This artilce is reprinted from The Village Voice, which sponsored a symposium on black-Jewish conflict.
I was asked to come here to talk about blacks and Jews, but instead I am going to talk about fathers and sons. I am going to make the Earl Wilkins, Roy Wilkins and X Memorial Speech. Earl Wilkins, my father, died many years ago when I was a little boy. Roy Wilkins is my father's older brother. X, I will get to later.
Earl and Roy did not give me a hell of a lot of love because they were busy fighting the battles that had to be fought. But they said to me: hey, kid, you go out there and be honorable and decent any way you can.
And so I did. And there came a time, 22 years ago, when I was a social worker for the Cuyahoga County Welfare Department in Cleveland; I had to go around and touch all those poor people. There were 100 different cases in my casebook. There was all the misery and poverty you'll ever want to see, ever. It was awful.
All of a sudden I realized that, although I wanted to, I couldn't fix all those people. But I could fix some of them by being honorable and decent the way my father and my uncle told me to be. I chose three cases that I thought I could fix. One was a case where a father was in the Ohio State Penitentiary because he had done incest to his daughter and I thought I could help them, and I tried. One was a black woman -- good, descent, smart -- but she had an illness. Somebody took advantage of her and she had had twins. But it was the third case that got me.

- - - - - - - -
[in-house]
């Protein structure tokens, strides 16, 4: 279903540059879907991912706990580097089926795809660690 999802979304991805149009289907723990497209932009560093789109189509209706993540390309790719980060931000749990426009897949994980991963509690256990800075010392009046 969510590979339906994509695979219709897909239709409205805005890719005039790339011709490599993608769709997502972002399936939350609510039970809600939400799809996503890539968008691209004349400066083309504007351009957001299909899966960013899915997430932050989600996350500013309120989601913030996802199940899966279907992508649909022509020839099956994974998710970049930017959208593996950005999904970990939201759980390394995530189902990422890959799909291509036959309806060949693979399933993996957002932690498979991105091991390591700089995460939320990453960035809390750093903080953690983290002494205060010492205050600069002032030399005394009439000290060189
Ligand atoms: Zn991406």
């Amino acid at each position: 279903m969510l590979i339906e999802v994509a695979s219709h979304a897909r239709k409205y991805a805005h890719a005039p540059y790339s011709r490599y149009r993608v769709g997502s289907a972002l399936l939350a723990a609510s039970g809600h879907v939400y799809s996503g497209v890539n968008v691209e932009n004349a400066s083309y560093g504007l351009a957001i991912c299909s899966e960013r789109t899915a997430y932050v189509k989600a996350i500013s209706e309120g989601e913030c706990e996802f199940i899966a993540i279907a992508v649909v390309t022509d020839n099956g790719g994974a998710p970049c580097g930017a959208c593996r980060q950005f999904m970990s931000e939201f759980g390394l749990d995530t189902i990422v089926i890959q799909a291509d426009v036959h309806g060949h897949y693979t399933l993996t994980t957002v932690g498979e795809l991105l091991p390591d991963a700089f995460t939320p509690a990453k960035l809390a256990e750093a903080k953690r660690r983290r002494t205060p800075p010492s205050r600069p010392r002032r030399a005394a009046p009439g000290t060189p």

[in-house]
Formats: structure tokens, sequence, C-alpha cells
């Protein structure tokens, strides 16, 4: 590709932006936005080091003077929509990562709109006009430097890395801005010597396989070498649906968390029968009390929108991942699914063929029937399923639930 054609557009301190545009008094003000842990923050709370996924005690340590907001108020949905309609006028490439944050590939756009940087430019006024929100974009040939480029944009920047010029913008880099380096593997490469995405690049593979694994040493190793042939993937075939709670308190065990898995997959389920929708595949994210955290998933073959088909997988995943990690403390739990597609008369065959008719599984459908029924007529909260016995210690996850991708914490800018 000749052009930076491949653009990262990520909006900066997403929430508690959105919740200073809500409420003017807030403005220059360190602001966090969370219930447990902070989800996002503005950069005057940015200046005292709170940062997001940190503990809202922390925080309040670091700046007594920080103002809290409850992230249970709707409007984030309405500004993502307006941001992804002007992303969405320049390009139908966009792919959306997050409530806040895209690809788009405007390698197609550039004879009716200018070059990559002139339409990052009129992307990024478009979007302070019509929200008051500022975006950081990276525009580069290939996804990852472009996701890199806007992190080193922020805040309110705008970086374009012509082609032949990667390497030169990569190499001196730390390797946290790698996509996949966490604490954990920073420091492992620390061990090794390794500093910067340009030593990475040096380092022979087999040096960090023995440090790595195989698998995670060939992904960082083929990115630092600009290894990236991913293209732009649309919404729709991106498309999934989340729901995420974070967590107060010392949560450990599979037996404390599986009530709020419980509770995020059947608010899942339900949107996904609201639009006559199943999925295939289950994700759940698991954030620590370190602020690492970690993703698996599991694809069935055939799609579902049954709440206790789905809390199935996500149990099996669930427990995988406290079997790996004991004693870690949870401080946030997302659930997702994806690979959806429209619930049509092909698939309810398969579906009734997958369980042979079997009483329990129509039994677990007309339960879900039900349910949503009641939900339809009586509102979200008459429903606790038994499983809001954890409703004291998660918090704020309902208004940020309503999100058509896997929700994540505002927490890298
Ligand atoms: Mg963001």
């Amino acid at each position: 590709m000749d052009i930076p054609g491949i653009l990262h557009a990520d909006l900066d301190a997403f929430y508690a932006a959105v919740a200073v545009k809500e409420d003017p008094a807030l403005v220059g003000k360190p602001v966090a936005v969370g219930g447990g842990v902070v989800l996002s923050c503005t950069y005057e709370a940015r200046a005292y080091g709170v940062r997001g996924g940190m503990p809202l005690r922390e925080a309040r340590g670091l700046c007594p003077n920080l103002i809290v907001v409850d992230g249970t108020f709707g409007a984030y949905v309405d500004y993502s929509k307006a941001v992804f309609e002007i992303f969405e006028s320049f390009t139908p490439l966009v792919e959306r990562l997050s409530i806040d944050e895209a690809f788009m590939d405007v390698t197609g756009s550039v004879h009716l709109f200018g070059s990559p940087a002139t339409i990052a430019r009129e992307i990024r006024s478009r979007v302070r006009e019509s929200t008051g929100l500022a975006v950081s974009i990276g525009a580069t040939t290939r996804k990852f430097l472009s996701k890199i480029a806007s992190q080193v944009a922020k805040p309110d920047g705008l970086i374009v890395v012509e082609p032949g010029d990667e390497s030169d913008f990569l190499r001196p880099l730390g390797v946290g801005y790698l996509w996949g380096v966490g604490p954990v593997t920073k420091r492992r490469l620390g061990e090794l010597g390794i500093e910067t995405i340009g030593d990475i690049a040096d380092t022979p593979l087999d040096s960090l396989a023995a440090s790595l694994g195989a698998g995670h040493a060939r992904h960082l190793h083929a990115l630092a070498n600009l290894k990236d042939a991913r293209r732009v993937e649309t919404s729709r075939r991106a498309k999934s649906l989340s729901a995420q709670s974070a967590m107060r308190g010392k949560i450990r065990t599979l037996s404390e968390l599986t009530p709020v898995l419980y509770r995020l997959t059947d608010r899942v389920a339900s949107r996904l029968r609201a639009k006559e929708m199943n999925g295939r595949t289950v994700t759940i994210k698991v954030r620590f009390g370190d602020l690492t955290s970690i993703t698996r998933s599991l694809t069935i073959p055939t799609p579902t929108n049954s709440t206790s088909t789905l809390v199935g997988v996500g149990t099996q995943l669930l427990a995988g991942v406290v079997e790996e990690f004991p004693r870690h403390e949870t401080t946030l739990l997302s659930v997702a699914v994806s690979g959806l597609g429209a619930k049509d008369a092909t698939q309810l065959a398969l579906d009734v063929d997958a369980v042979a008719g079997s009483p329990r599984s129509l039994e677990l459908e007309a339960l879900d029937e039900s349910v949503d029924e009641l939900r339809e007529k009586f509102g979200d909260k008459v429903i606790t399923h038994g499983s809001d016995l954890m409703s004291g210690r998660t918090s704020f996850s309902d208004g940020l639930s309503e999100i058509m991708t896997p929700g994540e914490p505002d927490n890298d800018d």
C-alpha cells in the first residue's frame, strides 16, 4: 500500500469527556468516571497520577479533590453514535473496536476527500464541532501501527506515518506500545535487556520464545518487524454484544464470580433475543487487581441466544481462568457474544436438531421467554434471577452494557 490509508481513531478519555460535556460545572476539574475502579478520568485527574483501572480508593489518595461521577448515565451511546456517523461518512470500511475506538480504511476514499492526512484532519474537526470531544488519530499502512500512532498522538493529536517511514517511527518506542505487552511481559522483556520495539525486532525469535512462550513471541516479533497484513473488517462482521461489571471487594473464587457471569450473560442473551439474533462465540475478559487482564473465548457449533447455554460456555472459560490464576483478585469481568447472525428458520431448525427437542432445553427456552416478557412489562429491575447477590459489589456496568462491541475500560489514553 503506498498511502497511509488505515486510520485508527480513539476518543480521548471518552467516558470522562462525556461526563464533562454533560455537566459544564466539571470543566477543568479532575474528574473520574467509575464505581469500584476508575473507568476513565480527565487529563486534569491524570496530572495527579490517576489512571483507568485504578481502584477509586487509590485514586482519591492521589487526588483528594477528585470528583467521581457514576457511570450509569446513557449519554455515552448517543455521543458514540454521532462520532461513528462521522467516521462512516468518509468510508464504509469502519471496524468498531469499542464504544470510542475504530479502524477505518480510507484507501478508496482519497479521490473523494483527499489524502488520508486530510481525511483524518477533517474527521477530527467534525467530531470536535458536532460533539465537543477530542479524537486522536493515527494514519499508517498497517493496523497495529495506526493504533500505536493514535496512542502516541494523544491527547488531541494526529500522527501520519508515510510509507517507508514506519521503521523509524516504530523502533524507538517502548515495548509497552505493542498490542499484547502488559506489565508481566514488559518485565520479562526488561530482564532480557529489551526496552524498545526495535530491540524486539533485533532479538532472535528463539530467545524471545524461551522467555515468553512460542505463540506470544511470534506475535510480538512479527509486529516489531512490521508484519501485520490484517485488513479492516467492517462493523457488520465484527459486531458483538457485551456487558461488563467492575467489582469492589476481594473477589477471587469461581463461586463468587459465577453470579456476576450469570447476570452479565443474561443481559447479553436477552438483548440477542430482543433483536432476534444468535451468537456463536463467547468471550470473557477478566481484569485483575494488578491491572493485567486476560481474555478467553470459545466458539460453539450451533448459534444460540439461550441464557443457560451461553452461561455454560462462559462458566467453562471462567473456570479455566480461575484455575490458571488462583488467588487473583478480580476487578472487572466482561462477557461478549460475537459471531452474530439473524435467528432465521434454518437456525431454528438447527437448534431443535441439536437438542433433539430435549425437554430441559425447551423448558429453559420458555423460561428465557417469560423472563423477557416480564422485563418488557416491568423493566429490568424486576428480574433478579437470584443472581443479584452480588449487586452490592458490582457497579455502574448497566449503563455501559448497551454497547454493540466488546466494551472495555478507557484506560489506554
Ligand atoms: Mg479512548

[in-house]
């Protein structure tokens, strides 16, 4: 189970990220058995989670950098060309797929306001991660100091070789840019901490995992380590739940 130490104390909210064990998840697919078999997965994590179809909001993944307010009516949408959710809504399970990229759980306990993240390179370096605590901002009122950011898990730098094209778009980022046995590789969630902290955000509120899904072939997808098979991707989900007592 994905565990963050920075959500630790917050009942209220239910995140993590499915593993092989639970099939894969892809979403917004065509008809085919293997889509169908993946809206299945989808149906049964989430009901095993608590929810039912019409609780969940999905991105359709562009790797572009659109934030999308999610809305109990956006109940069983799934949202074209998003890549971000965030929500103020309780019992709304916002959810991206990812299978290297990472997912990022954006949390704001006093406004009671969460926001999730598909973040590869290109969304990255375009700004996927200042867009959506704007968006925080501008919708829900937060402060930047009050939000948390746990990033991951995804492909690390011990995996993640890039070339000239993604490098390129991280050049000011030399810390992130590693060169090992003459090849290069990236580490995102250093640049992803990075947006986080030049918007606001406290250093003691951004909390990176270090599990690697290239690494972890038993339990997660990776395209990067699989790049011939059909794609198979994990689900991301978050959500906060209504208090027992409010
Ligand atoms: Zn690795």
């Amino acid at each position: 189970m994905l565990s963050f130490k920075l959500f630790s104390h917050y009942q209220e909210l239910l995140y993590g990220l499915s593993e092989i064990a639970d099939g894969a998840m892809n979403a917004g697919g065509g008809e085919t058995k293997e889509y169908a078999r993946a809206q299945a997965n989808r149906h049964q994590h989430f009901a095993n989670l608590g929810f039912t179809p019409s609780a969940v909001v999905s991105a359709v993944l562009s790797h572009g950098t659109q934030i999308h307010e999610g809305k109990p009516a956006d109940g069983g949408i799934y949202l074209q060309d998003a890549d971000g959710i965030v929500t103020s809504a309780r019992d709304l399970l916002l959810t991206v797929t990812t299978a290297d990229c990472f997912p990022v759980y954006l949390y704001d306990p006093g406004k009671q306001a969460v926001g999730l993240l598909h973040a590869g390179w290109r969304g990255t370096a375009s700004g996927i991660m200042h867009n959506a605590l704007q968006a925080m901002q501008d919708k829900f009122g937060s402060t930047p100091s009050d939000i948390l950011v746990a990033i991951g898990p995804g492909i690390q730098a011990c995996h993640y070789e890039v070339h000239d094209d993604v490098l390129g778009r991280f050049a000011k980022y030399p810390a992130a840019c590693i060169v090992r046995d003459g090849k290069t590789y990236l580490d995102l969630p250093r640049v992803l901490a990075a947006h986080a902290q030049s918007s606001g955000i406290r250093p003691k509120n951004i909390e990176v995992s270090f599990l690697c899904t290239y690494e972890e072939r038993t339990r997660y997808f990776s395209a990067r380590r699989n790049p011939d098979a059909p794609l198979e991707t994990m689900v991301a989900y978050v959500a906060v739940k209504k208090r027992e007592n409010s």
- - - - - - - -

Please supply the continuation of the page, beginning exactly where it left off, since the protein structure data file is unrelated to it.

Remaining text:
If you went into that house, it was like going into a coffin. The people were white and they were pale, and they had blue numbers on their arms. That house smelled like death because the people were scared to go out, and they wouldn't let anybody come in. They only let me come in because I was the man with the money. The woman had been in Auschwitz; the man had been in some other, less well-known camp; and somehow they had survived; somehow they had married; somehow they'd come to Cleveland; somehow I was the government, and I was a kid. Of course, I'd known about the war. I'd had friends at school in Harlem who had been refugees from Germany. But I had never seen this evil in its face that way before. After a while, I gained their confidence. One Day I heard -- I swear to you this is true -- a scratching inside a closet, and I asked, what is that in the closet? And then I opened the door and there was a kid in the closet. The worst-looking, most malnourished kid I ever saw. It was their child, and they were afraid to bring that child out of the closet because they thought Hitler would come from the grave and burn that child.